The next day, Harry and Agnes returned to the scene with Agnes’ brother and sister-in-law, Mr. and Mrs. Berle Lewis. They found a lump of skin and horse flesh; when Mrs. Lewis touched it, the flesh oozed a greenish fluid which burned her hand. They also reported the discovery of fifteen "tapering, circular exhaust marks punched into the ground" over an area of some 5000 square yards. (Saunders and Harkins, 156) The medicinal odor had weakened somewhat, but was still present.
Mrs. Lewis contacted the United States Forest Service, and Ranger Duane Martin was sent to investigate. Among other tasks, Martin "checked the area with a civil defense Geiger counter. He reported finding a considerable increase in radioactivity about two city blocks from the body." (Saunders and Harkins, 157) Later, Martin would state, "The death of this saddle pony is one of the most mysterious sights I’ve ever witnessed ... I’ve seen stock killed by lightning, but it was never like this." (ibid., 159)
After trying to interest other authorities with little success, Mrs. Lewis turned to her professional connections: she wrote occasionally for the Pueblo Chieftain. Her account of Lady's strange death was published in that newspaper, and was picked up by the Associated Press on October 5, 1967. Soon, much of the United States knew the tale of Lady’s death, and other reports of similar phenomena in Colorado emerged.
That same day, an account by Superior Court Judge Charles E. Bennett of Denver, Colorado, saw publication. Bennett and his wife claimed to have witnessed “three reddish-orange rings in the sky. They maintained a triangular formation, moved at a high speed, and made a humming sound.” (Saunders and Harkins, 157) The civilian UFO research group NICAP became involved in the case as well, and some people speculated that UFOs were somehow involved with Lady’s death.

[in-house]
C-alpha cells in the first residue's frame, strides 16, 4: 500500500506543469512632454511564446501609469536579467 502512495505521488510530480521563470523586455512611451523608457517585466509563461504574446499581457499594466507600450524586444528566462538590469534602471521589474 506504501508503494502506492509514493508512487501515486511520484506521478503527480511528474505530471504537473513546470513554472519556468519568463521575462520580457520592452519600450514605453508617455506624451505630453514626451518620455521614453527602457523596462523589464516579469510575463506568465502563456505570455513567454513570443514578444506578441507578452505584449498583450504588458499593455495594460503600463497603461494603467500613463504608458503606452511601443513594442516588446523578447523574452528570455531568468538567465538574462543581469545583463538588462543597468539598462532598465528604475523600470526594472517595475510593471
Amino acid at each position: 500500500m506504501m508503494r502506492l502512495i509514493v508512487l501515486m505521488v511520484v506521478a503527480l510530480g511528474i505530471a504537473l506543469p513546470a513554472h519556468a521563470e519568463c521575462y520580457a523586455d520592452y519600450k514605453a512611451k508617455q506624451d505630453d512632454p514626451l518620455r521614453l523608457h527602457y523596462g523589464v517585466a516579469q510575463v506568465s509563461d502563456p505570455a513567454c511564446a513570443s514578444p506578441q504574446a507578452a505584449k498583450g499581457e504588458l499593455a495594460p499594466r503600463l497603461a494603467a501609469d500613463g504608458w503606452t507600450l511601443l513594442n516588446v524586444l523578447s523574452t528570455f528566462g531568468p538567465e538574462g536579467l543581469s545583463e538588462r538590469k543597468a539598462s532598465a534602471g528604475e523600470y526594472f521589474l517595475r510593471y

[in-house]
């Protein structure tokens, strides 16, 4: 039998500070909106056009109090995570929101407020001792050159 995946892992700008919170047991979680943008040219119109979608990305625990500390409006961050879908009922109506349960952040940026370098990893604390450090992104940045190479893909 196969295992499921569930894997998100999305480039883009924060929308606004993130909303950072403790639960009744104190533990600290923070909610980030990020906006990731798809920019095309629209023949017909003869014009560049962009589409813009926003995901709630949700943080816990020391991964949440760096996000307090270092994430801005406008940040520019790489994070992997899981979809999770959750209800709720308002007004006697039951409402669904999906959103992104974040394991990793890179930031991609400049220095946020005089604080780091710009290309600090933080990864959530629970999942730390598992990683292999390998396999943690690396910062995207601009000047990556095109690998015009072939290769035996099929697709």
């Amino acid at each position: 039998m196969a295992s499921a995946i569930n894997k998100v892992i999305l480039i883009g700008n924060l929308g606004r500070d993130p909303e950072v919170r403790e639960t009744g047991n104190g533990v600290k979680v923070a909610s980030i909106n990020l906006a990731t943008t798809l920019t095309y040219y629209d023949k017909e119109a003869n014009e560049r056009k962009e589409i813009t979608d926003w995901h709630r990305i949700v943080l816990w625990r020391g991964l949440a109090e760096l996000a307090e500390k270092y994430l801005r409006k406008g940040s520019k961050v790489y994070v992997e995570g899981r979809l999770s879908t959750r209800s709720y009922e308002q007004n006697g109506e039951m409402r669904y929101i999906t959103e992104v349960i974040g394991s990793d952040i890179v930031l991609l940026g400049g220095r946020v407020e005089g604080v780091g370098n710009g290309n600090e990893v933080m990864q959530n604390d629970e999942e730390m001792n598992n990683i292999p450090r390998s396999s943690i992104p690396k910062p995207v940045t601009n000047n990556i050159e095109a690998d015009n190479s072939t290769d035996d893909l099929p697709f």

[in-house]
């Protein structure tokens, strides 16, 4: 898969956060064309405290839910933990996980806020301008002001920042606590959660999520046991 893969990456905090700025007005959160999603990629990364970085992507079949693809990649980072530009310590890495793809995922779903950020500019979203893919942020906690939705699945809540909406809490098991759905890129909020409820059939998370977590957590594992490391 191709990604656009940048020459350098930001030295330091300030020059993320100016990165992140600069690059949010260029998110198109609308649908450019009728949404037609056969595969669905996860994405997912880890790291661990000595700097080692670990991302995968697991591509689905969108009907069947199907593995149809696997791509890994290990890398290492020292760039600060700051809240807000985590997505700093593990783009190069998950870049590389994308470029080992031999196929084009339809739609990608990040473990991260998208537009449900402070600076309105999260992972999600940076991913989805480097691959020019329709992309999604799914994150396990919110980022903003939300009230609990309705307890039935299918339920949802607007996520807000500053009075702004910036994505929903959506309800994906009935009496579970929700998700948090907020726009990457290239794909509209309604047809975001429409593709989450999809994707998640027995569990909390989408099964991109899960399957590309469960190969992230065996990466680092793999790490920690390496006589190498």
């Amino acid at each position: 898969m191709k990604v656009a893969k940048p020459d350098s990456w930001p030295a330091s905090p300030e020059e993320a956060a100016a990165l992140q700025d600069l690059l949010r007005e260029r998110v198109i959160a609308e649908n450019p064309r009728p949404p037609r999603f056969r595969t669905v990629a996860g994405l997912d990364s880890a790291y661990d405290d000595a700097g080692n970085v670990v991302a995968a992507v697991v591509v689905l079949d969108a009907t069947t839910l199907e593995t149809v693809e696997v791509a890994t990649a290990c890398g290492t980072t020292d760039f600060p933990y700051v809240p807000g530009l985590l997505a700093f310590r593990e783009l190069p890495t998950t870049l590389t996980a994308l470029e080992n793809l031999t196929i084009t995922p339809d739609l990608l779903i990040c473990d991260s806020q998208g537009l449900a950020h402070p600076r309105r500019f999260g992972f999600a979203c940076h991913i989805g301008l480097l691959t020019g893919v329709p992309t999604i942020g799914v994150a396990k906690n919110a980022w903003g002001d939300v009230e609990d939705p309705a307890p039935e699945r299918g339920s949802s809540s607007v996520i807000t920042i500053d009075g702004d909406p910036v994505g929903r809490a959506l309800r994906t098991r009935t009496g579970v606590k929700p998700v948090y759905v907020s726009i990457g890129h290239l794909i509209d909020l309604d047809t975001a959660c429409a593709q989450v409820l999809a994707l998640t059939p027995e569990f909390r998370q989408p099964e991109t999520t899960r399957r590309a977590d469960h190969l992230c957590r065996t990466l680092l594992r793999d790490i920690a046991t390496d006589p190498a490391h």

Shortly thereafter, an anonymous Denver pathologist’s account of his necropsy saw publication. Lady’s brain and abdominal organs were missing, he said, and there was no material in the spinal column. The pathologist insisted on anonymity, he said, due to fear his reputation would be damaged with involvement in such a high-profile case.
The Condon Committee, then at the University of Colorado, sent its coordinator, Robert Low, to investigate. Low brought in Dr Robert O. Adams, head of Colorado State University’s Veterinary and Biomedical Science School.
Adams examined Lady and the evidence. He concluded there were "No unearthly causes, at least not to my mind." (Saunders and Harkins, 164) Adams noted a severe infection in Lady’s hindquarters, and speculated that someone had come across the dying horse and slit its throat in order to end its misery. Then, Adams said, scavengers had inflicted the rest of the damage to the horse.
To some, this settled the question, but Mrs. Lewis argued that Adams’ conclusions failed to account for the lack of blood at the scene and the medicinal odor.
Low reported that he’d located the "anonymous pathologist"; Low said that the man was "widely misquoted" and was furthermore not a pathologist. The man's opinions of Snippy's death generally matched Adams', said Low. Jerome Clark later identifies the anonymous man as hematologist John H. Altshuler. (Clark, 17).